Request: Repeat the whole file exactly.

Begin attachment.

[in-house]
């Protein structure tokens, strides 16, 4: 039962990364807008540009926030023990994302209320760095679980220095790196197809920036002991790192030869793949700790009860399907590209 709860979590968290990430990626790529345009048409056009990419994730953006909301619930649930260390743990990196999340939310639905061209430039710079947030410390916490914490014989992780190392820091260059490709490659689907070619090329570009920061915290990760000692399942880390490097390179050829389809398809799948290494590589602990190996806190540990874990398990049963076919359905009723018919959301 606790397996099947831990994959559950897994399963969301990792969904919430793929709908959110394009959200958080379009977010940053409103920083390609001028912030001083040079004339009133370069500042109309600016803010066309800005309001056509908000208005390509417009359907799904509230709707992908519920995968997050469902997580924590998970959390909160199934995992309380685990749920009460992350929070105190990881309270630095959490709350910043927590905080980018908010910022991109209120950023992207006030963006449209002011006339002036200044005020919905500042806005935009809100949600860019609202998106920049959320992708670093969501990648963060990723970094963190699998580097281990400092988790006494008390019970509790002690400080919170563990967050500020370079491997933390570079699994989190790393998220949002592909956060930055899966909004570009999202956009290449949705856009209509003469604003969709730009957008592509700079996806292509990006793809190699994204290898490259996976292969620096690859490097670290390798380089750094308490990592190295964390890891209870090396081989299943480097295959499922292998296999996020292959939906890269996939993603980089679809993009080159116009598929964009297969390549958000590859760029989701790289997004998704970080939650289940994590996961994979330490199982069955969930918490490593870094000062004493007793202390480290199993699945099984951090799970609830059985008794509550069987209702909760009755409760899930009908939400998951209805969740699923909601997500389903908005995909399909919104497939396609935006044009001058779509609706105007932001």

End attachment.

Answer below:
[in-house]
């Protein structure tokens, strides 16, 4: 039962990364807008540009926030023990994302209320760095679980220095790196197809920036002991790192030869793949700790009860399907590209 709860979590968290990430990626790529345009048409056009990419994730953006909301619930649930260390743990990196999340939310639905061209430039710079947030410390916490914490014989992780190392820091260059490709490659689907070619090329570009920061915290990760000692399942880390490097390179050829389809398809799948290494590589602990190996806190540990874990398990049963076919359905009723018919959301 606790397996099947831990994959559950897994399963969301990792969904919430793929709908959110394009959200958080379009977010940053409103920083390609001028912030001083040079004339009133370069500042109309600016803010066309800005309001056509908000208005390509417009359907799904509230709707992908519920995968997050469902997580924590998970959390909160199934995992309380685990749920009460992350929070105190990881309270630095959490709350910043927590905080980018908010910022991109209120950023992207006030963006449209002011006339002036200044005020919905500042806005935009809100949600860019609202998106920049959320992708670093969501990648963060990723970094963190699998580097281990400092988790006494008390019970509790002690400080919170563990967050500020370079491997933390570079699994989190790393998220949002592909956060930055899966909004570009999202956009290449949705856009209509003469604003969709730009957008592509700079996806292509990006793809190699994204290898490259996976292969620096690859490097670290390798380089750094308490990592190295964390890891209870090396081989299943480097295959499922292998296999996020292959939906890269996939993603980089679809993009080159116009598929964009297969390549958000590859760029989701790289997004998704970080939650289940994590996961994979330490199982069955969930918490490593870094000062004493007793202390480290199993699945099984951090799970609830059985008794509550069987209702909760009755409760899930009908939400998951209805969740699923909601997500389903908005995909399909919104497939396609935006044009001058779509609706105007932001």